Storytelling elements:

The whole story is narrated in flashbacks. The narrator is unreliable and jumps back and forth in time. I am not sure why Conrad decided to tell the story in flashbacks. I guess he wanted to show what impact the protagonist´s experience in the Congo had on his later life. Maybe he did so because the story was based on his own memories. The narrator is his Alter Ego.

Some trivia:

Orson Welles himself wanted to make Heart of Darkness his first film project. The film was never made for various reasons and is nowadays ranked highly in the list of the greatest movie never made. Orson went on to make Citizen Kane instead and the rest is film history.

What others said:

„Some of the story´s power comes from its eloquent denunciation of the conceit behind colonialism and some from the harrowing thought that humanity has actually behaved like this. But its real power for me is that when I next pick it up, I know I will feel something new.“ – Tim Butcher, The Telegraph –


Conrad claimed that he witnessed most of what happens in the book himself in 1890s Congo, saying it was “experience… pushed a little (and only very little) beyond the actual facts of the case”.

This proves again that life itself writes the best (and in this case) cruelest stories…


Books of Note 2017: WEEK # 1 – The Death of Ivan Ilyich


Yes. I started my 2017-52-book-challenge in week one of January and I started with a good one: The Death of Ivan Ilyich, a Novella by Leo Tolstoy himself. It is a late work of Tolstoy and, well, not exactly an uplifting read but very deep and thoughtful.

It took me only 3 hours to read the 88 pages and I guess the more experienced readers among you could read it easily in less than 2 hours max. And you should.

Interestingly enough one of my personal favourite Akira Kurosawa movies, Ikiru from 1955, is loosely based on this book. One master influenced another. As Woody Allen said: “If you steal, steal from the best”. Kurosawa´s movie is more positive though in the end.

A reminder on our Mortality

Back to the Death of Ivan Ilyich.

What it is about:

It is a bout a man who realises only on his deathbed that he lived a meaningless life.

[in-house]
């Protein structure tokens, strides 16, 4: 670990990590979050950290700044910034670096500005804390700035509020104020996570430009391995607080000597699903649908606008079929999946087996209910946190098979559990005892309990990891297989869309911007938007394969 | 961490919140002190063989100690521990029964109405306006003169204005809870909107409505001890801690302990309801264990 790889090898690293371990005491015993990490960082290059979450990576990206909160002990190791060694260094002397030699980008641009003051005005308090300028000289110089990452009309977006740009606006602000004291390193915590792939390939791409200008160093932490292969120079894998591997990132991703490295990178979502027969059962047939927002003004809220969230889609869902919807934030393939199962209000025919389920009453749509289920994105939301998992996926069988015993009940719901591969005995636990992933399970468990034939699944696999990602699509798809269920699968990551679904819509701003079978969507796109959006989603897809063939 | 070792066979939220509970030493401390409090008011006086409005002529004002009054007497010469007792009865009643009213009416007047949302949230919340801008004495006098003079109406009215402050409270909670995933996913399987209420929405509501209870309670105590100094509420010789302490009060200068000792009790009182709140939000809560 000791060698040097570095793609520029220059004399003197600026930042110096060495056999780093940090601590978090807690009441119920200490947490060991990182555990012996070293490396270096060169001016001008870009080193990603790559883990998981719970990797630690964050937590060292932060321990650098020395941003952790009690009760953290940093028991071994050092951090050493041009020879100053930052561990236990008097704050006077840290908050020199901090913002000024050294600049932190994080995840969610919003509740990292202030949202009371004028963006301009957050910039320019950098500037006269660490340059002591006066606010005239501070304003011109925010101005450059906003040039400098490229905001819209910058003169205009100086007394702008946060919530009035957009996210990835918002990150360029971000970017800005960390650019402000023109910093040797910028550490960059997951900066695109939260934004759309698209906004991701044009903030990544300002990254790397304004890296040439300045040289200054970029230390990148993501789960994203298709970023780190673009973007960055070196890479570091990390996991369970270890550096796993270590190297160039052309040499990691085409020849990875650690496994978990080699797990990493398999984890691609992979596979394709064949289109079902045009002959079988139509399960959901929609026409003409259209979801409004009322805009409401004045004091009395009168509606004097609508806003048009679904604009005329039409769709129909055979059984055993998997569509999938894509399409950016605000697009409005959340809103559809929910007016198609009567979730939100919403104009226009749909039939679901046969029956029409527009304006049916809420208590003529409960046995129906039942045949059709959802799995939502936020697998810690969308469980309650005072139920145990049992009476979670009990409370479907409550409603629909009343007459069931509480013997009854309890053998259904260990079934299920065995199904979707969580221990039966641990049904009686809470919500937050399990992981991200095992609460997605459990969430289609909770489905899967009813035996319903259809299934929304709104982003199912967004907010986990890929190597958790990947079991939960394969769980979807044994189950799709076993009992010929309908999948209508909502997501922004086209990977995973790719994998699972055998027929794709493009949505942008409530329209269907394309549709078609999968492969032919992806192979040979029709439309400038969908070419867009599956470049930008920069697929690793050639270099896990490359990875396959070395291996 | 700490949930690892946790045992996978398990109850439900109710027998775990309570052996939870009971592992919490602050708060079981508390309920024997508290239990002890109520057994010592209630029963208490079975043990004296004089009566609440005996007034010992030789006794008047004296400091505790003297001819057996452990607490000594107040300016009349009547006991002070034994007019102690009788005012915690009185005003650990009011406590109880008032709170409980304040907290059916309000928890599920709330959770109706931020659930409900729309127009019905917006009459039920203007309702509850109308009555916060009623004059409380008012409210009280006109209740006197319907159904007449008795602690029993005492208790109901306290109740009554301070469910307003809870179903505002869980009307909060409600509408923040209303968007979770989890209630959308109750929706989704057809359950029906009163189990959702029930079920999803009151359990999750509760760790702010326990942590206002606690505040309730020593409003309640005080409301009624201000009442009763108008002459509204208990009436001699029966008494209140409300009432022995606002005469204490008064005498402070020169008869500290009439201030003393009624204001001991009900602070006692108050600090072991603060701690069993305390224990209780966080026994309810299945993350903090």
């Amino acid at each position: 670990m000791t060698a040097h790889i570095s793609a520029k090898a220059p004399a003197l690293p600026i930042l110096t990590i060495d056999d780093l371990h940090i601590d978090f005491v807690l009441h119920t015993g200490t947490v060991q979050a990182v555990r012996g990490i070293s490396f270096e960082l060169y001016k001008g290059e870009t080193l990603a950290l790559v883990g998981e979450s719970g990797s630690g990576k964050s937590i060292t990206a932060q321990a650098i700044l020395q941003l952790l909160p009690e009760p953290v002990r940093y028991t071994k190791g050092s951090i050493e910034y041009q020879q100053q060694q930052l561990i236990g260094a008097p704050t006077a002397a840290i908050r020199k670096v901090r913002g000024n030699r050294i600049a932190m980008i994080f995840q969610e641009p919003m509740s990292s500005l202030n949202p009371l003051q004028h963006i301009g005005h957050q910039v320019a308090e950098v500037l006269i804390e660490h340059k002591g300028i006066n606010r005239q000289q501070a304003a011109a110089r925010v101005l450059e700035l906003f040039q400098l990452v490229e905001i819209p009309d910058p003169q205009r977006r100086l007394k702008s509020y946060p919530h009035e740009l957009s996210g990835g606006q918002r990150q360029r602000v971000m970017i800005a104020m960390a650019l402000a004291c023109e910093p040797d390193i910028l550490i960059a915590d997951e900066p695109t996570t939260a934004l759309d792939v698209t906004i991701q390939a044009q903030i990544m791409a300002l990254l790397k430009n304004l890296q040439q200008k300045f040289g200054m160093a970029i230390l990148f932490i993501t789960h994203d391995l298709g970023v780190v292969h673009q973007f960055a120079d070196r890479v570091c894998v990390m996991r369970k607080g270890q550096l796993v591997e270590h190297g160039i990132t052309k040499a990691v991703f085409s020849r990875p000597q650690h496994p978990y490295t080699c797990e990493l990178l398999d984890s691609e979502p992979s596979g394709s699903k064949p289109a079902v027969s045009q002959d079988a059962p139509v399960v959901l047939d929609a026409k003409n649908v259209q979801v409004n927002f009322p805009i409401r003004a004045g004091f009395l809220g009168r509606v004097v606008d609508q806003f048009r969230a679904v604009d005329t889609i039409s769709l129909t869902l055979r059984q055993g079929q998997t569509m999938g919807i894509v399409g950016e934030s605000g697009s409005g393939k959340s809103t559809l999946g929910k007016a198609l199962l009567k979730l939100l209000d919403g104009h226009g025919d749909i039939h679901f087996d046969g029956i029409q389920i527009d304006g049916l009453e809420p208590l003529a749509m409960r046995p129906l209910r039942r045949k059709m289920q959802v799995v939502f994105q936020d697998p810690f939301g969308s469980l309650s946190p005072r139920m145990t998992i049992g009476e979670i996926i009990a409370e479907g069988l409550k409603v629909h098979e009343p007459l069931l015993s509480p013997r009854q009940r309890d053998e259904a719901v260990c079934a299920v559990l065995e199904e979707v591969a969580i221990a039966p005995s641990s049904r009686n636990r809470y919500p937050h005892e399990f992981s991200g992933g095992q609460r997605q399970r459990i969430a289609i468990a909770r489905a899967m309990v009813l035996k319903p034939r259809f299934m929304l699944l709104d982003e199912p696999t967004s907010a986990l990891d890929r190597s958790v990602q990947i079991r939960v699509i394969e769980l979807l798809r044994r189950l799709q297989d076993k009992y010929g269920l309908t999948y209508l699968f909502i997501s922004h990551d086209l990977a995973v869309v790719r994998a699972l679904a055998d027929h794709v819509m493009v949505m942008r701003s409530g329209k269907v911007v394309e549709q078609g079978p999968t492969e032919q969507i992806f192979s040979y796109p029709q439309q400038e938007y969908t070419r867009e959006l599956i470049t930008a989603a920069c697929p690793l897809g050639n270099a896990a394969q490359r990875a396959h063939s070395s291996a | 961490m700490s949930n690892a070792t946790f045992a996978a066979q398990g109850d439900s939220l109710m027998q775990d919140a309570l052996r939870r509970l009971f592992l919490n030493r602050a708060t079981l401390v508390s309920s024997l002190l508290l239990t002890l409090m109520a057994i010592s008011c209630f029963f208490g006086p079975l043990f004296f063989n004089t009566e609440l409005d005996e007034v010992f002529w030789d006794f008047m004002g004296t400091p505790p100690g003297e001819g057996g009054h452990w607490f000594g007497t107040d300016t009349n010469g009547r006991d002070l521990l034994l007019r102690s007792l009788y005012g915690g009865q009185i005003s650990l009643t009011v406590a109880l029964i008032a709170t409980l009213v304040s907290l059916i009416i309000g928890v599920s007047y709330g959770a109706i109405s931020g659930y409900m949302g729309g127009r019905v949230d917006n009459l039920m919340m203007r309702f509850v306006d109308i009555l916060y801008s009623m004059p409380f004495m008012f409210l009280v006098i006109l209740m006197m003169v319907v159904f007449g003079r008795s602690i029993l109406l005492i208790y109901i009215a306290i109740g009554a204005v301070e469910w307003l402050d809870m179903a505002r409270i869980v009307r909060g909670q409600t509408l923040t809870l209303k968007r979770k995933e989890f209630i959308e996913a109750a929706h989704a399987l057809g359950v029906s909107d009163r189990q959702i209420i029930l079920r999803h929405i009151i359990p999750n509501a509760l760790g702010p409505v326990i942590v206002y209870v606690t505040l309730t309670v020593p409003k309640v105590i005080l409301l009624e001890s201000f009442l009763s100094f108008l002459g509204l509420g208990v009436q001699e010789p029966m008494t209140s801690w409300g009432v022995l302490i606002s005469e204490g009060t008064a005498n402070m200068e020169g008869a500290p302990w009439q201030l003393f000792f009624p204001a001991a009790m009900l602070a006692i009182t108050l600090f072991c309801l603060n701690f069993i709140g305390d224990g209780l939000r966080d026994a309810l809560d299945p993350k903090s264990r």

Why it matters:

I guess most of Tolstoy´s work matters. This novella in particular reminds us that we are all mortal and should check from time to time if our life has a meaning to avoid deep regrets and misery at the end.

Favourite Sentences:

“There also the further back he looked the more life there had been. There had been more of what was good in life and more of life itself. The two merged together. “Just as the pain went on getting worse and worse, so my life grew worse and worse,” he thought.

What others said:

„Tolstoy’s book is about many things: the tyranny of bourgeois niceties, the terrible weak spots of the human heart, the primacy and elision of death. But more than anything, I would offer, it is about the consequences of living without meaning, that is, without a true and abiding connection to one’s life“ – Psychologist Mark Freeman –


Agreed, Mark.

That´s it. Good read. Makes you think. In story terms there is very little external action, which is compensated by a deep inner thought process of the book´s protagonist.

BOOKS of Note – My personal 2017 book challenge


As part of my New Year resolution I decided to read 52 books this year. One every week. Yes! You might think that sounds a bit superficial and you are right. But it will make me read. A lot.

For that reason I asked my friends to recommend me a book that absolutely has to be on such list. Could be anything. Non-fiction or fiction or even graphic novels.

The only limitation was that the books can´t be tooooo long and could be realistically read in a week (besides work). I am not the fastest reader after all. (Thanks Kay, for recommending The Count of Monte Cristo…)

The below list is what they came back with. I realised again what a diverse and well-read circle of friends I have. There might be an inspirational read for some of you, too. And if you can recommend any further readings…fire away!

OK; now I better start reading…


Books of note – as recommended by my friends

Title Author Kind Country
The Quiet American Graham Greene Fiction UK
Lucky Jim Kingsley Amis Fiction UK
Ravelstein Saul Bellow Fiction Canada
Headhunters Jo Nesbo Fiction Norway
Ulysses James Joyce Fiction Ireland
Atomised Michel Houellebecq Fiction France